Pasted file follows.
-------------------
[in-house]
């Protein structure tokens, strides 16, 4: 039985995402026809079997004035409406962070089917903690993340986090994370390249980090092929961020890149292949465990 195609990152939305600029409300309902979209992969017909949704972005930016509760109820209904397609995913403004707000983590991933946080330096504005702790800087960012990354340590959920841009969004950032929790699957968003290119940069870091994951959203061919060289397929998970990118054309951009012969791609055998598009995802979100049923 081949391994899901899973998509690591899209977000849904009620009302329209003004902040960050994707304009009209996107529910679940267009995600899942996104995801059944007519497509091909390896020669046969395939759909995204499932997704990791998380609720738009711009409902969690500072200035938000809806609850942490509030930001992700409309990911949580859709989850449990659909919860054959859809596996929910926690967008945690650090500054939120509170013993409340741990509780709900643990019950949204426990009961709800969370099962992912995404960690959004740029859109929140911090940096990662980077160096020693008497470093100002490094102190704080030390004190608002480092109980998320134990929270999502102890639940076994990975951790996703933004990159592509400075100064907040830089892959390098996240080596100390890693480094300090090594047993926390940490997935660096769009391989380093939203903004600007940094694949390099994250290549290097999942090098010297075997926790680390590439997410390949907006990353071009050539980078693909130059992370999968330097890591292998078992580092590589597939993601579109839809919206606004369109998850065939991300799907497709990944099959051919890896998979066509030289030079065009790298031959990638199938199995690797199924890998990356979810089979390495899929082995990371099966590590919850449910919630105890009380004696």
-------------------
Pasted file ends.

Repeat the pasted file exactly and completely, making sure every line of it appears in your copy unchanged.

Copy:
[in-house]
């Protein structure tokens, strides 16, 4: 039985995402026809079997004035409406962070089917903690993340986090994370390249980090092929961020890149292949465990 195609990152939305600029409300309902979209992969017909949704972005930016509760109820209904397609995913403004707000983590991933946080330096504005702790800087960012990354340590959920841009969004950032929790699957968003290119940069870091994951959203061919060289397929998970990118054309951009012969791609055998598009995802979100049923 081949391994899901899973998509690591899209977000849904009620009302329209003004902040960050994707304009009209996107529910679940267009995600899942996104995801059944007519497509091909390896020669046969395939759909995204499932997704990791998380609720738009711009409902969690500072200035938000809806609850942490509030930001992700409309990911949580859709989850449990659909919860054959859809596996929910926690967008945690650090500054939120509170013993409340741990509780709900643990019950949204426990009961709800969370099962992912995404960690959004740029859109929140911090940096990662980077160096020693008497470093100002490094102190704080030390004190608002480092109980998320134990929270999502102890639940076994990975951790996703933004990159592509400075100064907040830089892959390098996240080596100390890693480094300090090594047993926390940490997935660096769009391989380093939203903004600007940094694949390099994250290549290097999942090098010297075997926790680390590439997410390949907006990353071009050539980078693909130059992370999968330097890591292998078992580092590589597939993601579109839809919206606004369109998850065939991300799907497709990944099959051919890896998979066509030289030079065009790298031959990638199938199995690797199924890998990356979810089979390495899929082995990371099966590590919850449910919630105890009380004696």